While this is significant in itself, what makes the W196 even more desirable is the fact that it's chassis number 00006/54 - the car driven to two Grand Prix victories in 1954 by Juan Manuel Fangio. These victories (at the Swiss and German Grands Prix) were the first two to be achieved in succession by the Mercedes-Benz factory Formula 1 team in its postwar racing come-back.
Chassis '00006' also has special significance as the first open-wheeled slipper-bodied postwar Mercedes-Benz ever to win a Formula 1 Grand Prix race - having made its debut in that German GP.
The car's innovative W196 design also marked the successful introduction to Formula 1 of the following technologies:
- Fuel-injected engine
- All-independent suspension
- Multi-tubular 'spaceframe' lightweight chassis design
- All-round inboard-mounted brakes
- The in-line or 'straight-8' engine 'lay-down' configuration to minimize the car's overall height
- Power take-off from the centre of the engine's long 8-cylinder crankshaft to minimize vibration
The FIA governing body of International motor sport launched its first truly postwar set of Grand Prix regulations in 1954, demanding unsupercharged engines of no more than 2½-litres engine capacity. Mercedes-Benz - who had previously dominated Grand Prix racing in 1908, 1914 and 1934-39 -missed the first two 1954 World Championship rounds in Argentina and Belgium.
But they then made their shattering debut in the 1954 French Grand Prix at Reims-Gueux. Their all-new W196 cars ran there in enveloping-bodied 'Stromlinienwagen' form, instantly setting totally new performance standards as Juan Manuel Fangio and team-mate Karl Kling finished first and second in both qualifying and the race.
National media and the specialist sporting press trumpeted the same simple message: "Mercedes are Back"!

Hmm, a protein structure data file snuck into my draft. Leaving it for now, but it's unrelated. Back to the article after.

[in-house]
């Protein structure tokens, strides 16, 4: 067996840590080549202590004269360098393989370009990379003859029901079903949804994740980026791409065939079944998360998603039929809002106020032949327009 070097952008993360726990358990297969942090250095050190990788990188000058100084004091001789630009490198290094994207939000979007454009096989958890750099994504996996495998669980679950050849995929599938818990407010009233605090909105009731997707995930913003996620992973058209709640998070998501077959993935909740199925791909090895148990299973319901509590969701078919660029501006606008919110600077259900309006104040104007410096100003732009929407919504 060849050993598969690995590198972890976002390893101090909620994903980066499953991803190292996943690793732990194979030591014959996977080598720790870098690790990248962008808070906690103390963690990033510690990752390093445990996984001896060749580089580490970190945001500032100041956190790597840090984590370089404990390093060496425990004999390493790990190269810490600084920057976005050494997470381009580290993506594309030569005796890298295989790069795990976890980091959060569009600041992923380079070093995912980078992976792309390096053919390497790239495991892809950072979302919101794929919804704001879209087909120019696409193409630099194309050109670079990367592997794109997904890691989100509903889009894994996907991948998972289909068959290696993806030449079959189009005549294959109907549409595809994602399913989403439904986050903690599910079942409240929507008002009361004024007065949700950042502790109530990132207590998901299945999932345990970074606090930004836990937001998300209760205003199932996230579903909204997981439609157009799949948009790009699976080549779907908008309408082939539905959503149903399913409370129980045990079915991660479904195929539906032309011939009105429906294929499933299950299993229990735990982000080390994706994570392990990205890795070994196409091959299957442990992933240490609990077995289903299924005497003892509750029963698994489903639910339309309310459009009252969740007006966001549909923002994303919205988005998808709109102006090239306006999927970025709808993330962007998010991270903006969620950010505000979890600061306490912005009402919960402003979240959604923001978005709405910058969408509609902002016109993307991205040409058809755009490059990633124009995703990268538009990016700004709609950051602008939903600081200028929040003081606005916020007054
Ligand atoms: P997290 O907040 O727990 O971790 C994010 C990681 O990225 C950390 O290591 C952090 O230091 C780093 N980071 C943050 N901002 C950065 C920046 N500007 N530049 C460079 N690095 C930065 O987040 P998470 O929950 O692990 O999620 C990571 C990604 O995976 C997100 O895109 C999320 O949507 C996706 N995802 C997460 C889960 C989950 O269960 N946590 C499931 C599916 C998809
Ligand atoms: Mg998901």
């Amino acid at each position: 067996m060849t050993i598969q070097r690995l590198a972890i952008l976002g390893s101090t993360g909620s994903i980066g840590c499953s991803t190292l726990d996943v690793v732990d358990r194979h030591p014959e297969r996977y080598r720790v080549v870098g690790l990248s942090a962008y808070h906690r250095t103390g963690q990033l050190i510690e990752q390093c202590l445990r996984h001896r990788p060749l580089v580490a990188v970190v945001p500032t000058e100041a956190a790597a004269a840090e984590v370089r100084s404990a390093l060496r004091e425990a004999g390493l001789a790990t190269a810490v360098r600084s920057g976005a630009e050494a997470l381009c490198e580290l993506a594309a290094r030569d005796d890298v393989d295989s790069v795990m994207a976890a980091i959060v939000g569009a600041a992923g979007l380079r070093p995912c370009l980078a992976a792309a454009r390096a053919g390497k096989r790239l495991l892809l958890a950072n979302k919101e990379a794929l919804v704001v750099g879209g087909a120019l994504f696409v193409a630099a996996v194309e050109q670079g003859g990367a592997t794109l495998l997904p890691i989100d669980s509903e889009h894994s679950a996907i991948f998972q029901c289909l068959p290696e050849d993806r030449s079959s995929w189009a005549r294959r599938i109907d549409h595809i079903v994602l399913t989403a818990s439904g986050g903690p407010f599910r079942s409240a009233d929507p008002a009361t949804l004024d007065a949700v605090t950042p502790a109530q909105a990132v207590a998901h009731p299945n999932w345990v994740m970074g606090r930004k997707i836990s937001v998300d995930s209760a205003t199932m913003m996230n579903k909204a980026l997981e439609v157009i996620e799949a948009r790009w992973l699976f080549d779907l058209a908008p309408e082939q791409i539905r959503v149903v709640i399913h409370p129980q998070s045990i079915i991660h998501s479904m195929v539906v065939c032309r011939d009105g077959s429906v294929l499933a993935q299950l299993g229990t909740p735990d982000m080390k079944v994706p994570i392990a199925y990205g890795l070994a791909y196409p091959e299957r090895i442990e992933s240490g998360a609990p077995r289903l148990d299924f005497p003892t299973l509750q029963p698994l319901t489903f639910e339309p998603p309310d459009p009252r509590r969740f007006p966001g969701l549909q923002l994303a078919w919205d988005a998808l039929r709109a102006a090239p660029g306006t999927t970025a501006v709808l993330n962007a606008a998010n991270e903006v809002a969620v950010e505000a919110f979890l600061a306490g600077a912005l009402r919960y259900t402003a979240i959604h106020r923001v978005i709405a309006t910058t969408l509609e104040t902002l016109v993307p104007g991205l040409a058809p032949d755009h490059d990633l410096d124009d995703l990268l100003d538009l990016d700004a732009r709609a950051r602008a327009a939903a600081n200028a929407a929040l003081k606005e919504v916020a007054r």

However, the W196 Stromlinienwagen cars with their enclosed wheels proved difficult to place upon the more twisty venue of the following British Grand Prix at Silverstone. Fangio requested an open-wheeled, W196 variant for the following German Grand Prix on the twisty 14.2-mile Nurburging road circuit. Mercedes-Benz reacted instantly, tailoring new cars '00005' and '00006' to Fangio's recommendation.
And it was in this actual car - chassis '00006' - now to be offered by Bonhams at Goodwood -that Fangio immediately won the German Grand Prix. He then repeated the feat in the following Swiss Grand Prix on the daunting Bremgarten forest circuit at Berne - storming round at uncatchable pace in '00006' to win by 58.7 seconds from Argentine compatriot Jose Froilan Gonzalez's out-classed Ferrari. This Swiss victory was Fangio's third in four Grand Prix races, and assured him of his second Drivers' World Championship title.
Thus, Bonhams Goodwood Festival of Speed auction will offer this iconic landmark-technology Mercedes-Benz W196 as the double-Grand Prix-winning car in which Fangio - no less - clinched the second of his long-standing record five Drivers' World Championship titles.
The sale of the ex-Fangio 1954 German and Swiss GP-winning Mercedes-Benz W196 is what Bonhams are calling a classic car auction first.
Robert Brooks, Chairman of Bonhams and handling the sale of the Mercedes-Benz, comments, "My motoring auction career spans five decades and I have been privileged to have handled some of the world's most desirable and important motor cars. To handle the sale of this legendary W196 Grand Prix Car - the only one out of captivity- could well be the pinnacle. Our Goodwood Festival of Speed auction is shaping up to even eclipse the record breaking Sale of last year."
Bonhams Goodwood Festival of Speed auction will take place on Friday, July 12 at Goodwood. For more details, go to www.bonhams.com
Image: The Spitzley/Monkhouse Collection, courtesy of Bonhams UK
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